The sulphur is the fuel which consumes the oxygen released by the potassium chlorate. The red phosphorus on the matchbox kickstarts the reaction rather than being used as a fuel (as in the early match recipes).

So there you have it, the history of matchmaking, and why a safety match is a safety match !
« Last Edit: 15/11/2004 09:47:54 by NakedScientist »

*

Offline NakedScientist

  • Moderator
  • Sr. Member
  • *****
  • 355
    • View Profile
    • http://www.thenakedscientists.com
Re: Question of the Week - Old Version
« Reply #223 on: 15/11/2004 09:49:32 »
HERE'S THE NEW QOTW :

WHY DO PLANETS SPIN, INCLUDING ORBITING THE SUN ?

*

Offline gsmollin

  • Hero Member
  • *****
  • 749
    • View Profile
Re: Question of the Week - Old Version
« Reply #224 on: 17/11/2004 02:30:59 »
NS, you should change the name to "Question of the Quarter", since the last question you posed was in September!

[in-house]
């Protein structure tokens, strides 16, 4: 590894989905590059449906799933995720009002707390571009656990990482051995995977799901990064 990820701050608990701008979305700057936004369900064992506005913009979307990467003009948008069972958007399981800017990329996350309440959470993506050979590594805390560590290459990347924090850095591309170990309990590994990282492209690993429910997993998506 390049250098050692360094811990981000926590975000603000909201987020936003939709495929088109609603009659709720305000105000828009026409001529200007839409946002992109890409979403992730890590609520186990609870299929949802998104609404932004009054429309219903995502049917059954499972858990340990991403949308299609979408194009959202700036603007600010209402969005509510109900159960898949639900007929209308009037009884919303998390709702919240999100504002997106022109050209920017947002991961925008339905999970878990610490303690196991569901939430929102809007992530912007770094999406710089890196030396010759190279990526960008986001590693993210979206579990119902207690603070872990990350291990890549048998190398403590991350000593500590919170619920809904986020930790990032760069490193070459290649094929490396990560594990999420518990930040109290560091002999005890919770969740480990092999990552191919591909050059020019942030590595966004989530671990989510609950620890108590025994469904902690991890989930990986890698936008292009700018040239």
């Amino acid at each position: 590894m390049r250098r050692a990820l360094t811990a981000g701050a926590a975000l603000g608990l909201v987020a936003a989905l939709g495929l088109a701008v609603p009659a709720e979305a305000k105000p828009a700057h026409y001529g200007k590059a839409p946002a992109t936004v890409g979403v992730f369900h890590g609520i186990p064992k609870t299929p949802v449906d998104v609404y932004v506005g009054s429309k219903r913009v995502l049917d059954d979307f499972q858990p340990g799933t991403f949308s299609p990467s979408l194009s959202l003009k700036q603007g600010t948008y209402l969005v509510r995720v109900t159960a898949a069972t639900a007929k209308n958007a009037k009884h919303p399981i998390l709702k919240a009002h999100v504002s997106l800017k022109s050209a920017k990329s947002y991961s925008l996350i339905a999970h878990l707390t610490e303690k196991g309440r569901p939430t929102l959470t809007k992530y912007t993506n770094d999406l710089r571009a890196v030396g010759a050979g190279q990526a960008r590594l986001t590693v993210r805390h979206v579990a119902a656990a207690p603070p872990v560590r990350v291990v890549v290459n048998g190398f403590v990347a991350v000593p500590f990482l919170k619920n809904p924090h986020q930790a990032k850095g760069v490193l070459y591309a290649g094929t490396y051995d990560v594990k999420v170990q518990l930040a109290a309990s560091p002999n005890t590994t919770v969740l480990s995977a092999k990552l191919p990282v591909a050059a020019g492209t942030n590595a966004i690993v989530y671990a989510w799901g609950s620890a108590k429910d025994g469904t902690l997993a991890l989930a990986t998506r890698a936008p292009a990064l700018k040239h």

Anyway, planets spin and orbit the sun because the angular momentum posessed by the original gas and dust that collapsed to form the solar system is still conserved today.

In more detail, large clouds of gas and dust exist throughout the universe. They do not all collapse, because the clouds contain kinetic and thermal energy that resists gravitational collapse. However, if a volume of the cloud reaches a critical density, it will begin gravitational collapse. Frequently, the seed for the collapse is caused by a supernova explosion that compresses the cloud. Gravitational tidal forces from colliding galaxies can also begin collapse of gas clouds.